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Mike Trout and the inevitable contract negotiation

With Mike Trout still four years from free agency, the Angels have a unique opportunity to lock up their superstar outfielder for the long haul. Given his performance thus far, just what might that extension look like?

Jared Wickerham

Mike Trout is pretty good, isn't he? As a 20-year old rookie last year, Trout managed to swipe 49 bases, lead the big leagues in wRC+, and make a number of highlight reel grabs, and the scary thing is that he's actually shown improvements in his sophomore campaign. The only thing he hasn't done yet is win an MVP award, but that very well could change in a few months.

This article isn't about how wonderful Mike Trout is; however, because, well frankly I bet you're a little tired of articles that simply sing his praises. Instead, I want to look at the question hanging over the head of Angels' GM Jerry Dipoto: What will it take to sign Trout to an extension?

By no means am I the first writer that has attempted to outline an extension for the supremely-talented outfielder. Both Yahoo's Jeff Passan and former Baseball Prospectus writer Kevin Goldstein polled league executives to get their thoughts on a Trout deal, and former BtBS contributor Glen DuPaul tackled the subject on two separate occasions, first estimating what a 20-year contract for him would look like prior to his amazing 2012 season, and then again over the past offseason. So why bother when so many smart people have already weighed in on the topic? Two reasons:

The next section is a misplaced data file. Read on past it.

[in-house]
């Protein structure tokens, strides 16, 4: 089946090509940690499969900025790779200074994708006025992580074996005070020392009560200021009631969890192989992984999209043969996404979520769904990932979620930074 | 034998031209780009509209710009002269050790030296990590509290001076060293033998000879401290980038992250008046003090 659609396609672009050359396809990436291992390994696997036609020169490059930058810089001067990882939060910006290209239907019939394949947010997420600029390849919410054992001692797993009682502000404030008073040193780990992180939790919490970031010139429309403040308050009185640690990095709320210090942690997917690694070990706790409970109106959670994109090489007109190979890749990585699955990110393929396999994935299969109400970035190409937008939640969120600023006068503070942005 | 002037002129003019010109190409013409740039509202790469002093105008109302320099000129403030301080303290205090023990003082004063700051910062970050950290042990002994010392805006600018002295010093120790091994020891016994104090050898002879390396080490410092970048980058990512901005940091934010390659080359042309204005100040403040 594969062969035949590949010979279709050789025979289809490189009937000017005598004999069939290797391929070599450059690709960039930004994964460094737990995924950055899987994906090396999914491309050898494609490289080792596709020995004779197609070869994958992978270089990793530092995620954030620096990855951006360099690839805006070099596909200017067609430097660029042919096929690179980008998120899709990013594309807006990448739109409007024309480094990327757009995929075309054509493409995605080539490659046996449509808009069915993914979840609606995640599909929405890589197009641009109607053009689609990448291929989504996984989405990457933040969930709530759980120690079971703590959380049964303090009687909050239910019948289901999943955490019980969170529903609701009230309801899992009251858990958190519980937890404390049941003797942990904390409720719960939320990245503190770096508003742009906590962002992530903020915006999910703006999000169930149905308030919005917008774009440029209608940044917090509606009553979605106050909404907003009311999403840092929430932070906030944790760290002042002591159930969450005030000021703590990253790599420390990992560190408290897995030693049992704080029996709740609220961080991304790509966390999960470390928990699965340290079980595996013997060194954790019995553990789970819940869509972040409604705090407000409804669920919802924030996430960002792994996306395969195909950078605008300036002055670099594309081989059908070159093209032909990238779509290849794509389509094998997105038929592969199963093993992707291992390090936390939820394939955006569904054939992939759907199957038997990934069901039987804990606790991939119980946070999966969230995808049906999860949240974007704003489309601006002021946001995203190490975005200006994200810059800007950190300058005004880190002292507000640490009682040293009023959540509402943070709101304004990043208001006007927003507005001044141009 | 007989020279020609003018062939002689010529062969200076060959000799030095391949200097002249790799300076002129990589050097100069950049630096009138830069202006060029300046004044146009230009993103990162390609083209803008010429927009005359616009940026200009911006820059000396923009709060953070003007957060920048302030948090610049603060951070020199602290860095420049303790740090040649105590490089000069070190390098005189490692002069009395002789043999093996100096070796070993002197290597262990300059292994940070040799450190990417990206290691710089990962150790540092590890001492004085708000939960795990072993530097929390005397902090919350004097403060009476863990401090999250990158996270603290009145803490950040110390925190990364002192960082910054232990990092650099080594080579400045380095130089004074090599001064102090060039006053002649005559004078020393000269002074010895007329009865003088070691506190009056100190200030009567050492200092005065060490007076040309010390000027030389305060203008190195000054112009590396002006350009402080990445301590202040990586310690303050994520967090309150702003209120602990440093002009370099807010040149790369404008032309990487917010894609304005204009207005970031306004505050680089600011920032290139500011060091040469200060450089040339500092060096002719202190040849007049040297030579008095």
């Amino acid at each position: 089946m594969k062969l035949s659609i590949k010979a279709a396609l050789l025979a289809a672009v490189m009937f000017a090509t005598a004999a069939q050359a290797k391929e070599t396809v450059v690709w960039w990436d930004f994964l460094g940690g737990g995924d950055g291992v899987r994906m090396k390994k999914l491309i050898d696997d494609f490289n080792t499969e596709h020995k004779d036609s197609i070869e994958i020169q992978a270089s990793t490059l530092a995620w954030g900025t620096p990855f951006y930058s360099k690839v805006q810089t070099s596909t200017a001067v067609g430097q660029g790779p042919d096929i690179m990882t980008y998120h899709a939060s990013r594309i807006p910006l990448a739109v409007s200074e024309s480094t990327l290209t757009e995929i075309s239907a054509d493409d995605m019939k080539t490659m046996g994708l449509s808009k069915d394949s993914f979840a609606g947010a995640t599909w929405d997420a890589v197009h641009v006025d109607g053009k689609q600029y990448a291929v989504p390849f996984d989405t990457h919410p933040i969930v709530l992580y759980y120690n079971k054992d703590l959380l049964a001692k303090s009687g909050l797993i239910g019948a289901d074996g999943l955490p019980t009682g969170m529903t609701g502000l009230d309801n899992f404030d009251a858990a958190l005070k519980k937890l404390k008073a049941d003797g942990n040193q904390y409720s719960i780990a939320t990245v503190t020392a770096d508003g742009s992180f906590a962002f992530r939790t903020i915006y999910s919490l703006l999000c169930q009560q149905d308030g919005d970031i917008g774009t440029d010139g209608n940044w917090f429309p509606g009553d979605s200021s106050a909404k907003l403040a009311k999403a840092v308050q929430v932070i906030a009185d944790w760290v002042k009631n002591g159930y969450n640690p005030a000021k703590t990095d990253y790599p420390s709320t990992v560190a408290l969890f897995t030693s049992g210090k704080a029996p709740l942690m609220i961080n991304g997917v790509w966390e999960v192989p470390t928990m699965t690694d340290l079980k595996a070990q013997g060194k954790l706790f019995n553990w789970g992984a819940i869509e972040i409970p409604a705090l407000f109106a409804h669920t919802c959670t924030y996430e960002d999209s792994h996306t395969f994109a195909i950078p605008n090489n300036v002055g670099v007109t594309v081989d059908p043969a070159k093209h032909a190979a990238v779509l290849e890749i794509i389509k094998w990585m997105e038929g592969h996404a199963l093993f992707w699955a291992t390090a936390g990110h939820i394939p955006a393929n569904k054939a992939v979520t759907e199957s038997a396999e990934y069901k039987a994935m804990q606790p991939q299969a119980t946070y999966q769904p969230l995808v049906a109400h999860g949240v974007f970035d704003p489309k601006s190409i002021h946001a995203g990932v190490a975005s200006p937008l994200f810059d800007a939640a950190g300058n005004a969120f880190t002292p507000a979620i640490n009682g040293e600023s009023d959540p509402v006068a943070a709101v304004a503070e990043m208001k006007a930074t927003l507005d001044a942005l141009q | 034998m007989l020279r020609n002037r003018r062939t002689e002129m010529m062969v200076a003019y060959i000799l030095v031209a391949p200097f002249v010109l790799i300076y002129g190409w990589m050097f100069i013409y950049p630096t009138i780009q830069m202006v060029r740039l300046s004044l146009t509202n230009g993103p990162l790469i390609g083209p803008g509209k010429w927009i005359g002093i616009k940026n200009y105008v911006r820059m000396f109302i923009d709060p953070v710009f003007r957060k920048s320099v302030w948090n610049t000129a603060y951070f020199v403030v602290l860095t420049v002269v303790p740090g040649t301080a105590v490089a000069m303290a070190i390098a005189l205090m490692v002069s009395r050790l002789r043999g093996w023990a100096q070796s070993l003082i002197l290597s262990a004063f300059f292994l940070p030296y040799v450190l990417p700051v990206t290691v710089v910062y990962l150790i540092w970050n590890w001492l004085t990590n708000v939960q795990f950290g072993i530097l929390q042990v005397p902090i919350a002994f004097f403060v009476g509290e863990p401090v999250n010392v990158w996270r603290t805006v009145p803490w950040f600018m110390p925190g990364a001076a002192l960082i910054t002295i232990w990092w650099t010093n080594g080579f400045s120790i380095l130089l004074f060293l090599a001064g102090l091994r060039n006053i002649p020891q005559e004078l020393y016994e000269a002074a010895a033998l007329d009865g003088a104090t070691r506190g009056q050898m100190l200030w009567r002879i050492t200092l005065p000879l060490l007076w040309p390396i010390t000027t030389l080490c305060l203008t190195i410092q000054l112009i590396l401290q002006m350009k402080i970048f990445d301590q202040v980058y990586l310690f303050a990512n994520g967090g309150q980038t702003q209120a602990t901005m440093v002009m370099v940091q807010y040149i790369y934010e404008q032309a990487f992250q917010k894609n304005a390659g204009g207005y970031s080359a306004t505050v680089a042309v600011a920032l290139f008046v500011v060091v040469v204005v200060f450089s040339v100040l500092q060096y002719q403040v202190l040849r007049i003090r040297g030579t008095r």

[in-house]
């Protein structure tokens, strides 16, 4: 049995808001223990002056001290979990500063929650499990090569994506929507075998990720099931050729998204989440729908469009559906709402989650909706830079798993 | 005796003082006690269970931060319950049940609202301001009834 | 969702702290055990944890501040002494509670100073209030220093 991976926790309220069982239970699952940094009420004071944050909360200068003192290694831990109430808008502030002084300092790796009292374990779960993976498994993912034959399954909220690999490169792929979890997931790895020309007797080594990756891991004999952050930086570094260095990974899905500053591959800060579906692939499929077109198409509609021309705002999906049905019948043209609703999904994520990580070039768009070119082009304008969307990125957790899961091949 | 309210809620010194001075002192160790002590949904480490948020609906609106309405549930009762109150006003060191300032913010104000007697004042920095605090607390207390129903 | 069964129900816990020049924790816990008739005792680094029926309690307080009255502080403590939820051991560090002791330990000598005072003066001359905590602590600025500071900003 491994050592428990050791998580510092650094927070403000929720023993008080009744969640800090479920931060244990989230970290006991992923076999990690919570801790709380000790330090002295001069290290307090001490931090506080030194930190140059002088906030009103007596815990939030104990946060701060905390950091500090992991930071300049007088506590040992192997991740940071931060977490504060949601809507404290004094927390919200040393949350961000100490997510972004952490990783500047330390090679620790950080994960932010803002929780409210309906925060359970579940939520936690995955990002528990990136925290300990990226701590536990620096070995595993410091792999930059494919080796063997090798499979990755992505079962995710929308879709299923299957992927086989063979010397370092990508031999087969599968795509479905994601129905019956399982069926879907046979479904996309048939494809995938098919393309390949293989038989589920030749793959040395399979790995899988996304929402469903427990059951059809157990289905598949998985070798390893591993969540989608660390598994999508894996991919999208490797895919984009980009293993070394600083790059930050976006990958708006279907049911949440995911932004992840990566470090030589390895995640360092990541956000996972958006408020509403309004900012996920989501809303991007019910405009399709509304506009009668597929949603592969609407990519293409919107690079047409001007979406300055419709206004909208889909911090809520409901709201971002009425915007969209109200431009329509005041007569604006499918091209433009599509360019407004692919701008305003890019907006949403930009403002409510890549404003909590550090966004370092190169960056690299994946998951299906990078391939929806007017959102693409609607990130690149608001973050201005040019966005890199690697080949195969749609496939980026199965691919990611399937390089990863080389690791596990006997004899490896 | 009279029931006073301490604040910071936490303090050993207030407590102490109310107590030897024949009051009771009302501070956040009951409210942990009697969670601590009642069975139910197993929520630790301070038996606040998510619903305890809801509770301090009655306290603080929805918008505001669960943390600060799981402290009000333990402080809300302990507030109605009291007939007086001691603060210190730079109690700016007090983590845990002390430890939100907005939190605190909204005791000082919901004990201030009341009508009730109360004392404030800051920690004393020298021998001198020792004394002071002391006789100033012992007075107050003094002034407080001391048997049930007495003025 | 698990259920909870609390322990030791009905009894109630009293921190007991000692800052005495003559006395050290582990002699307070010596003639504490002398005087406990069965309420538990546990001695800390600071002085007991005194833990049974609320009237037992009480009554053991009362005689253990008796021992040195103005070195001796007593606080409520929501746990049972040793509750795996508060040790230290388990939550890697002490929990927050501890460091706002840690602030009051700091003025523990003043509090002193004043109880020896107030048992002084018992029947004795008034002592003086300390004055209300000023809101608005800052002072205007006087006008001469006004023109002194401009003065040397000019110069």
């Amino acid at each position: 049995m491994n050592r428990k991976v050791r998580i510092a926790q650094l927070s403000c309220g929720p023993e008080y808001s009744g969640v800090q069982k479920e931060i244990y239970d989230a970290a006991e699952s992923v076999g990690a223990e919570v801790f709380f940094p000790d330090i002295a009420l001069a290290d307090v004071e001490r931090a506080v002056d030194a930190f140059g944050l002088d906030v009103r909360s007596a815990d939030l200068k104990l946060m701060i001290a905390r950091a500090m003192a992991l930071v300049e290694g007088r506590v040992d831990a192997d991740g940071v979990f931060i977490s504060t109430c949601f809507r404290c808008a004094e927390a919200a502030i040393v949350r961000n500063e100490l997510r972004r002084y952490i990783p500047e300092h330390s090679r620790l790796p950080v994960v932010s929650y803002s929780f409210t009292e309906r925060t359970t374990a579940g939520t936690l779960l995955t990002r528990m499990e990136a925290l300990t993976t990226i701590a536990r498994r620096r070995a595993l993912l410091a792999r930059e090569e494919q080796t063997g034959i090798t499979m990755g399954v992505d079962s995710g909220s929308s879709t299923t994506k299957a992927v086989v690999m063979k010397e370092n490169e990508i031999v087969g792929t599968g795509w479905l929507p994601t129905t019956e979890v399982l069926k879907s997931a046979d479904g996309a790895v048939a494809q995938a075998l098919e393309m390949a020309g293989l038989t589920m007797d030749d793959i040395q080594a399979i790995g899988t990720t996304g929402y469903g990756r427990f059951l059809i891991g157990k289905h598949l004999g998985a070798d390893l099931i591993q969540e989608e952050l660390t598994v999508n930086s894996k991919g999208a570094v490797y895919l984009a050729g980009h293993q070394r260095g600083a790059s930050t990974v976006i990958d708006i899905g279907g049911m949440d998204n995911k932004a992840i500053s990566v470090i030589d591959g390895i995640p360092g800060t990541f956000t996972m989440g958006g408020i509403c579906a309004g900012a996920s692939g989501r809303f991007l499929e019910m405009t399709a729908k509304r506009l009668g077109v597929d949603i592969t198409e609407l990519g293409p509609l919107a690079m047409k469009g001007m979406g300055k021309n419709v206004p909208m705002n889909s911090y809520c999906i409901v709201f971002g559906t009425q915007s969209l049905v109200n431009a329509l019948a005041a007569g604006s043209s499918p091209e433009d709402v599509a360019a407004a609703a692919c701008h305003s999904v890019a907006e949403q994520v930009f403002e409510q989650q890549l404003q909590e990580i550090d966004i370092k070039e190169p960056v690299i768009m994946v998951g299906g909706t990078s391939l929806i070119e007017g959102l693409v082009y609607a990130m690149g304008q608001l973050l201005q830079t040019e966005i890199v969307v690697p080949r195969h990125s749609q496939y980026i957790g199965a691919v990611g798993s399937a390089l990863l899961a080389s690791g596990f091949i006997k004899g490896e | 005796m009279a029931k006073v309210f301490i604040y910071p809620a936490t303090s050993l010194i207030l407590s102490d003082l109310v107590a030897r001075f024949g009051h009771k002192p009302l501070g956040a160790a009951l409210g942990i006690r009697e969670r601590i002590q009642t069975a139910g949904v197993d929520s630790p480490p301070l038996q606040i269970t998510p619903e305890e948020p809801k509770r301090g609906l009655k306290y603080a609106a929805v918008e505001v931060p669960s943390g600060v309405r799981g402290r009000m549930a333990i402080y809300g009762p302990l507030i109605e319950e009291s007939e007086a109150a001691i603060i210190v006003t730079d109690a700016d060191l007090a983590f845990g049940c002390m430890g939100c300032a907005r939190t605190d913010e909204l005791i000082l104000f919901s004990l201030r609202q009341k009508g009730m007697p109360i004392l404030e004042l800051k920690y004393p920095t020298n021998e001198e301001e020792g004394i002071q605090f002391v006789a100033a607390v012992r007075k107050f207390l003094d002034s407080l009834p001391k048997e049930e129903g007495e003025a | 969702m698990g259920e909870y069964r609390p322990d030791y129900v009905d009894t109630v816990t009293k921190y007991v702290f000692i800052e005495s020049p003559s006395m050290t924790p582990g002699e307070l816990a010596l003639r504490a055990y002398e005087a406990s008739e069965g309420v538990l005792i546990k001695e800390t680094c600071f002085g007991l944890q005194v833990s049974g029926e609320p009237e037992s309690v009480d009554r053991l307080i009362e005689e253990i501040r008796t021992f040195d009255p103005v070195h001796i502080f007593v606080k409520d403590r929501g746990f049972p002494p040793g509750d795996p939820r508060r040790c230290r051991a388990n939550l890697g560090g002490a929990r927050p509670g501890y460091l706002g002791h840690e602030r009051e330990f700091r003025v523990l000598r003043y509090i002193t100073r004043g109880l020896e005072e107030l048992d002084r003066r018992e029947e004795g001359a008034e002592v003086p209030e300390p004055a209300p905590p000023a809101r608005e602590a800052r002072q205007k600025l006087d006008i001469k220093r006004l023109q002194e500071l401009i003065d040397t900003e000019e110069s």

• All four of these articles were written prior to the 2013 season. Each of them similarly felt that it would be in the Angels' best interest to wait to extend Trout because he surely would regress. Nearly five months into this season, it's clear that is not the case.
  • Simply because I think it's a fascinating topic. Never before have we seen a player like this or a team with such an opportunity on its hands.

Unlike the previous writers, though, I'm not going to present my opinion in such a straight forward manner. Instead, I'm going to simulate a negotiation between Jerry DiPoto and Craig Landis, with the caveat that I do not know either of these men, nor do I truly know what they would say in a conversation about Trout. Taking that into consideration, let's get to the negotiation.

Mr. Landis, Jerry DiPoto is on the phone for you...

CL: Jerry, to what do I owe the pleasure of your call today? I'm guessing you'll have an interest in Paul Konerko with your hole at first base, but we'll have plenty of time to talk about that in the offseason.

JD: (Laughs) I will keep that in mind, but you know what I want to talk about. I want to talk about Mike, and finding a way to keep him in Anaheim for a long time.

CL: I'll say I'm at least curious to hear your thoughts; what do you have in mind?

JD: Well, I know you think I'm going to point to Evan Longoria's extension as the model for what we want to do, but that just doesn't make sense for what Mike has accomplished thus far. Instead, our offer is a 6-year, $50.65 million deal with club options of $18 million for 2020 and 2021. Considering inflation, that contract is very similar to the deal Dustin Pedroia signed with Boston in 2008, as an up-the-middle talent coming off of consecutives season in which he won Rookie of the Year and MVP in the American League. With the options it can be an 8-year, $86.65 million deal, and he'll still hit free agency at 30.